I’ve said before how exciting I find it is to hear of fabulous new projects that relate to preserving history, well … here’s another one. Professor Michael Durey, from Western Australia’s Murdoch University is undertaking an ambitious project to chronicle the lives, deaths and memorialisation of 1700 British officers who were killed on the Western Front in the WWI.
It sounds like an amazing project doesn’t it? Well let me tell you that Professor Michael Durey’s “collective biography” is the first of its kind and aims to use a wealth of information to examine long-held beliefs about the war, and part of his “whole of life” approach involves an exploration of the In Memoriam notices from post-war newspapers, which will give further insight into not only the soliders who were killed, but also their families. Professor Durey says “following the war, In Memoriam notices were a daily reminder of individual deaths, and thus sustained memories of a personal, rather than a collective sacrifice. Unlike histories of battles and leaders, these offer insight into how those left behind dealt emotionally with grief and how they reinterpreted the meaning of the war over time.”
Professor Durey’s WWI project has received funding from the Australian Research Council. Researching the lives of 1700 people as you can imagine, will take time, so this is expected to be a three year project, but not only an interesting one, a very valuable one as well as even with the research that has been done so far, it is challenging widely held beliefs, such as the war being unpopular and the British Army badly led.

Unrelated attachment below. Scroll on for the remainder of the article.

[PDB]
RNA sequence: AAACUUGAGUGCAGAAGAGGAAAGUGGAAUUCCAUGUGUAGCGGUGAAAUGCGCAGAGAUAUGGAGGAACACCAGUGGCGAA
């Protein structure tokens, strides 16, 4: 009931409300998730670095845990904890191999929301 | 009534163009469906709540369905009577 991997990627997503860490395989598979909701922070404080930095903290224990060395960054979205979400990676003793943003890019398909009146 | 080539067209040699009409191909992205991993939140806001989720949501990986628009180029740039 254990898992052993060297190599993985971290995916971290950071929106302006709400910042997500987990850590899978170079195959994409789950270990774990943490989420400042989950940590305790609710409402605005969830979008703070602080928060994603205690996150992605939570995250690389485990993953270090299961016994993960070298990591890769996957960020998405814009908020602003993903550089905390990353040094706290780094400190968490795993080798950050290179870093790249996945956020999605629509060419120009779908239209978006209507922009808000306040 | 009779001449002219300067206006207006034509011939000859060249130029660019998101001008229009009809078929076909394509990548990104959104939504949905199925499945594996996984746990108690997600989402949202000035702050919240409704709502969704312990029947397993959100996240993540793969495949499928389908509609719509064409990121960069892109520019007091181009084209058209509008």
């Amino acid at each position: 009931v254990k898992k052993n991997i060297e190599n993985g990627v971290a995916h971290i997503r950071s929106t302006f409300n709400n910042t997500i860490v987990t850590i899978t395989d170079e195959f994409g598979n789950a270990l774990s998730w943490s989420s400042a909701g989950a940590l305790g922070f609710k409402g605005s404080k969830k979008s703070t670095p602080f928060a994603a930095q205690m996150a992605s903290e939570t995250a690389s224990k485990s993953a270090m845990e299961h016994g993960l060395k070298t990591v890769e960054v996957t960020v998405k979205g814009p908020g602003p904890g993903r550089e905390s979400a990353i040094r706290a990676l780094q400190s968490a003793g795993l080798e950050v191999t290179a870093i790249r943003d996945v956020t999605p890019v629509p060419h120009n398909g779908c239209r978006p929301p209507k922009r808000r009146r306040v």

“The British Army in WWI has a pretty poor reputation in popular folklore. There’s a view that the general officers were useless, sitting in chateaux miles behind the lines, and the junior officers were twits, but the reality is much more complex,” Professor Durey said.
“Part of my research is looking at how and where officers died to get a sense of what they did on the battlefields. Most were killed in large attacks, leading from the front. In fact, 224 British general officers were killed or wounded in the conflict, which shows they weren’t cloistered away. By 1916, a regulation came down from high command that no general was to go to the front line. All of this supports the view most historians now hold – that the British Expeditionary Force advanced along a learning curve that enabled it to play the major role in winning the war in 1918.”
Professor Durey has said that his methodology provided pathways for anyone looking to research British relatives who had served in WWI, as so much information is now available online, including the Commonwealth War Graves Commission website, Ancestry.com and the newspaper archives.
Without doubt this is a project which will offer unprecedented insight into the lives and deaths of British officers in WWI. He states that the study “is time consuming – and no one else has been reckless enough to investigate 1700 officers – but the resources are there for everyone.”